Location: Budapest XIV., Stefánia út 2.
Senior architects: SKARDELLI György, POTTYONDY Péter, GÁSPÁR László, LÁZÁR Ferenc
Project manager architect: SZABADOS László
Associate architects: MOLNÁR J. Tibor, DUDÁS István, FARKAS Zsolt, RADVÁNYI Katalin, TARNÓCZKYNÉ BÁLINT Andrea, KÁDAS Eszter, KONCZ Zsuzsa, NÁDAINÉ KOVÁCS Sarolta
Interior designer: PLACHTOVICS Vilmos
Landscape designer: HAVASSY Gabriella
Area: 132 000 m2
The original Budapest Sports Arena burned down at the end of 1999. The new arena building and the reconstruction of its surroundings had an integrated architectural design concept and they were built in high quality in only 18 months. The new Budapest Sports Arena has become one of the largest and most important public buildings of the country. It is a suitable venue not only for sports and cultural events, conferences and exhibitions, but also for special entertainment shows. The maximum capacity of the square and the building is 12.500 spectators.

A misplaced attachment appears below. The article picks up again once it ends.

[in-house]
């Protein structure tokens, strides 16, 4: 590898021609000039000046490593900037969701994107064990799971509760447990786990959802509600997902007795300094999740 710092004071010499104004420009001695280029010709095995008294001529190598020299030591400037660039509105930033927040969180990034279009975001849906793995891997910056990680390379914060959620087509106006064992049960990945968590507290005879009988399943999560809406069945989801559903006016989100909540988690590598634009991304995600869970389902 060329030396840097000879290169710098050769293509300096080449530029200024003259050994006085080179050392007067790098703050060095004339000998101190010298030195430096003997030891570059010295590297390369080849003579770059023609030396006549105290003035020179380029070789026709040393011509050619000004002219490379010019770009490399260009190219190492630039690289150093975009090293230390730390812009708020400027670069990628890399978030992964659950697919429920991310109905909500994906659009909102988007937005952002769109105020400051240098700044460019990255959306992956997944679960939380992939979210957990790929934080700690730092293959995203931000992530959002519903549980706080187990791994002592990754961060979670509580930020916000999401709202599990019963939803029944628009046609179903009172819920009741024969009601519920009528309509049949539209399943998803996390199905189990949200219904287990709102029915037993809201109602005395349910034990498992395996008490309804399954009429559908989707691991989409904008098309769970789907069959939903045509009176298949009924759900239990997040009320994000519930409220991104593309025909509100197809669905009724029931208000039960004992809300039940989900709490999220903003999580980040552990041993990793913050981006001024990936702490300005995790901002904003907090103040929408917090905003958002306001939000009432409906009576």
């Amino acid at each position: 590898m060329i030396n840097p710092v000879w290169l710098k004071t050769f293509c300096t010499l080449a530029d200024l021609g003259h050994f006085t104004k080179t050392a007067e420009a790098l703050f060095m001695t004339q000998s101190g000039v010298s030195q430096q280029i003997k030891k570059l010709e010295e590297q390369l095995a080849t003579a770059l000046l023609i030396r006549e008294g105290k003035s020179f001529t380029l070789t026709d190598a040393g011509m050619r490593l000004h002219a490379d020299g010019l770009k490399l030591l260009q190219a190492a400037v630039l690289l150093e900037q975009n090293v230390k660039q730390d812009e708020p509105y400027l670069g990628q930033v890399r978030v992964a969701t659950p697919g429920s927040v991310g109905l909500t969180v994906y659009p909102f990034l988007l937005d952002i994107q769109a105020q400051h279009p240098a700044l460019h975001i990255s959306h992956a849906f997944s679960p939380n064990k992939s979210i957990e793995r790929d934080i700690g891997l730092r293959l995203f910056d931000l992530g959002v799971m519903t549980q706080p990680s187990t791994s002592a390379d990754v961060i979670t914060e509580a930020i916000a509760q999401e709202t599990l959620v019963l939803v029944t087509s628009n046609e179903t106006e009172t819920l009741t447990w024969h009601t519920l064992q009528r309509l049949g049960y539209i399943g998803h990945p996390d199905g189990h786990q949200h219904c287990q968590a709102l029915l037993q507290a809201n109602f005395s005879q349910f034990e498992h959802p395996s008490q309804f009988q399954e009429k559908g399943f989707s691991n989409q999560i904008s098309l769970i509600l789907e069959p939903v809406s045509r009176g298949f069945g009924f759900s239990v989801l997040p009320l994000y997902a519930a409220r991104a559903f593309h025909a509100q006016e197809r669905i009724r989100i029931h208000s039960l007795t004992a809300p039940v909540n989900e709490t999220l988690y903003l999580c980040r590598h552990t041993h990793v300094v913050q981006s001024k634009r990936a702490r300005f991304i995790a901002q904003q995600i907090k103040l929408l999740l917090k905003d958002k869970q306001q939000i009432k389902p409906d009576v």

The various existing functions in the surrounding area had to be incorporated in the new design: a large public parking area, a long distance bus station, a post office, a hotel and a metro station with two exits. These had to be integrated with the extra parking areas required and the considerable service traffic of the new arena. Moreover, a new urban square had to be established around the building to provide worthy surroundings and a possible new public centre for the district.
Access to the Square is through ramps, steps and stepped ramps, starting from the main traffic junction. The different paved areas of the Square are divided by large planted areas complete with trees. The plane of the Square is broken by several sharp Crystals - housing a cafeteria, a shop, an exhibition, or a staircase - in strong contrast with the huge, streamlined volume of the Arena. Some of the Crystals provide access to the Square from the parking levels through staircases and lifts. The most important, ruling element of the architectural composition is the Arena, which starts six meters below and it is connected to the Square by bridges.
The great, aluminium-clad volume with its metallic shine appears without a fault from its lowest point to the top. The necessary strip windows and outdoor mechanical spaces are hidden behind louvred elements following the contour of the building. The side entrances are particularly shaped slits with doors deep inside. The glazed main entrance is cut out of the streamlined body like a huge mouth, reflecing the sunlight in the daytime and radiating light at night.